4. March 8th is International Women’s Day. How will you be celebrating the day this year?

I plan on going to the International Women’s Day march and rally. It happens every year and it brings together women’s groups from across the lower mainland to come and stand up for women’s rights and talk about the importance of women’s rights. Women talk about International Women’s Day to also focus on how we connect on a local level. There’s great opportunity for women around the world to come together on a number of different levels. 

5. You are working on a book that, I think, will have great impact. It may even change someone’s life. What book has changed your life?

I have a really good answer for this one. I just wrote a blog post about a book that changed my life. That book was To Kill a Mockingbird by Harper Lee. I read To Kill a Mockingbird when I was 11 years old and it was a book that really defined me as a person. In it, for those of you who may not know, the father, Atticus Finch, defends a black man who is falsely accused of raping a white woman. This was happening at a time when there was a lot of racism…Atticus did what he thought was right not only for himself, but to be an example for his children.

It made me think if I was there at a time where there was a lot of discrimination, how would I stand up? Would I have the courage to come out for equality and for fairness in the same way Atticus had? I’ve always asked myself, what is my generation’s civil rights struggle? Still it’s racism, but it’s also sexism and it’s also homophobia and it’s also all sorts of prejudices that still exist. I try to be as courageous as I can in my own life or when I encounter them myself.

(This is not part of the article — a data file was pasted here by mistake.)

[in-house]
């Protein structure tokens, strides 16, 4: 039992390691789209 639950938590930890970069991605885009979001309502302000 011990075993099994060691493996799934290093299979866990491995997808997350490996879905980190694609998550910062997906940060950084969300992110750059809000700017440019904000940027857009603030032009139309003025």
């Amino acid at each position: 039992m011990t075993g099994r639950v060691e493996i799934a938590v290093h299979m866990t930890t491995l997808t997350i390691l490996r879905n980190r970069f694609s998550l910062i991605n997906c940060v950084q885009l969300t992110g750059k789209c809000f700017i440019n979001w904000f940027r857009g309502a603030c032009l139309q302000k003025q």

6. Who represents passion to you and what important lesson have they taught you?

The person that has greatly inspired me over the last couple years is a politician, Rosemary Brown. In the 1970s and 1980s, she was a provincial politician, a black woman, an immigrant. She faced a lot of discrimination in Canada. In my academic work, I studied her memoir. She talks about not even being able to rent a house in Vancouver, let alone get a job because of the discrimination her and her husband faced, because of their race. Rosemary Brown was someone who continued to fight and believed that she had a voice that was necessary in politics. Even against incredible prejudice and sexism, she was able to become quite a successful provincial politician. She ran on to run for the leadership of the federal NDP. She might have been the first woman to do so. She thought it was important to make a statement that not only could women run for leadership of parties, but racialized women could also run. I think that it’s very difficult to continue to believe in yourself in the face of opposition. The type she faced was so intense and so personal, that I have so much respect for her. She’s definitely someone who represents passion and one whom I admire and hope to be able to emulate in some way.

7. On the Amanda bucket list, what three items would you like to accomplish within the next 10 years?

First of all, I want to create an Antigone foundation that is financially sustainable and strong and is able to provide leadership training for girls across Canada. I’m also writing a book: Some Leaders are Born Women. I’d like to see that published. Female leaders have an incredible 0pportunity to be inspirations and to speak out against the things that they’ve had to endure as they’ve tried to succeed within politics as leaders or as mothers or as women.

I think that young women need to continue to dream. What people do in general when they get to a certain age, is that their ambitions start to get a little bit smaller. I think it’s important that we let our ambitions grow and continue to believe in our ability to keep pushing the envelope and keep doing things that seem crazy. It’s often the things that seem crazy that are the things that change our world or our lives the most.